The SEC alleges that Coinbase listed a security called LBRY Credits without registering it with the SEC. LBRY Credits are a type of cryptocurrency that can be used to purchase content on the LBRY platform. The SEC claims that LBRY Credits are securities because they are an investment contract and that Coinbase should have registered the token with the agency before listing it on its platform.

Coinbase has denied the SEC’s allegations, arguing that LBRY Credits are not securities. The company has also argued that the SEC is trying to regulate the entire crypto industry through its case against Coinbase.

The case is still ongoing, and a judge is expected to rule on whether Coinbase violated securities laws in the coming months.

  1. November 2021: SEC vs. Tether and Bitfinex, alleging that the companies engaged in a $2.9 billion fraud by manipulating the price of Tether, a stablecoin.

The SEC alleges that Tether and Bitfinex engaged in a $2.9 billion fraud by manipulating the price of Tether, a stablecoin. Tether is a type of cryptocurrency that is pegged to the US dollar. The SEC claims that Tether and Bitfinex used unbacked Tether tokens to manipulate the price of other cryptocurrencies, including Bitcoin.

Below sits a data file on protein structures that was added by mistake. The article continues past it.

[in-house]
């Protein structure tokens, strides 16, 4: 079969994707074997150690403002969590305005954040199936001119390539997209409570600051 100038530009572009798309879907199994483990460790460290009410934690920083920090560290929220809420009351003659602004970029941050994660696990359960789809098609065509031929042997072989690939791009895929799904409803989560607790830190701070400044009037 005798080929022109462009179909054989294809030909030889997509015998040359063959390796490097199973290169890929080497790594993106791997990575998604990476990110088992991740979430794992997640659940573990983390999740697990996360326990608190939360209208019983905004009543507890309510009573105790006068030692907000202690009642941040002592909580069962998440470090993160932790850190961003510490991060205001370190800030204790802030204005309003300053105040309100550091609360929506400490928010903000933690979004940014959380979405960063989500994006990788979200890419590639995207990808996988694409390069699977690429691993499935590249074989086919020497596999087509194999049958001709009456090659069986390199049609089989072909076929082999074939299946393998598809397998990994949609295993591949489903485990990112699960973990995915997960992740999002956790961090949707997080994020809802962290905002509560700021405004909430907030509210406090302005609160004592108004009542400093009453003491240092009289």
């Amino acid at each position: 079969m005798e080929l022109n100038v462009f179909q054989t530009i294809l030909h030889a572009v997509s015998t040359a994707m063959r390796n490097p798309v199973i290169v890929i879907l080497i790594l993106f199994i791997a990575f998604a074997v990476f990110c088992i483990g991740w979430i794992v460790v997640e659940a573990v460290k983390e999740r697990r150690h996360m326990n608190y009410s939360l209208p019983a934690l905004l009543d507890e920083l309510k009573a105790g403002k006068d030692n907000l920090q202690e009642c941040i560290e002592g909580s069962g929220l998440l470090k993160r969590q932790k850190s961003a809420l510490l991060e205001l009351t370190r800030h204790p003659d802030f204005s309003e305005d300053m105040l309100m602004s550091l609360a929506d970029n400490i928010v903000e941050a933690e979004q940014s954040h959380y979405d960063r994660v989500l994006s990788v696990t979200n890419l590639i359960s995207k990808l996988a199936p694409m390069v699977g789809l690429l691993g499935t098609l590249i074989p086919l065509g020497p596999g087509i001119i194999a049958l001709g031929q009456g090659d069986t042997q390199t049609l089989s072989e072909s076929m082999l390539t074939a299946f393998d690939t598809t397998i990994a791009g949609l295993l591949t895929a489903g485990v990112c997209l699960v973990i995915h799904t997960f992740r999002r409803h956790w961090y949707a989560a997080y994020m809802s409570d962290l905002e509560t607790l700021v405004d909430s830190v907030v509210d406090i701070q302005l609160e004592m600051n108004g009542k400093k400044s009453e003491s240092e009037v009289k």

Tether and Bitfinex have denied the SEC’s allegations. The companies have argued that Tether is fully backed by reserves and that they did not manipulate the price of any cryptocurrencies.

The case is still ongoing, and a judge is expected to rule on the SEC’s allegations in the coming months.

  1. January 2022: SEC vs. Do Kwon and Terraform Labs, alleging that the companies engaged in fraud by selling the TerraUSD stablecoin and Luna token as unregistered securities.

The SEC alleges that Do Kwon and Terraform Labs engaged in fraud by selling the TerraUSD stablecoin and Luna tokens as unregistered securities. TerraUSD is a type of stablecoin that is pegged to the US dollar. Luna is a type of cryptocurrency that is used to stabilize the price of TerraUSD.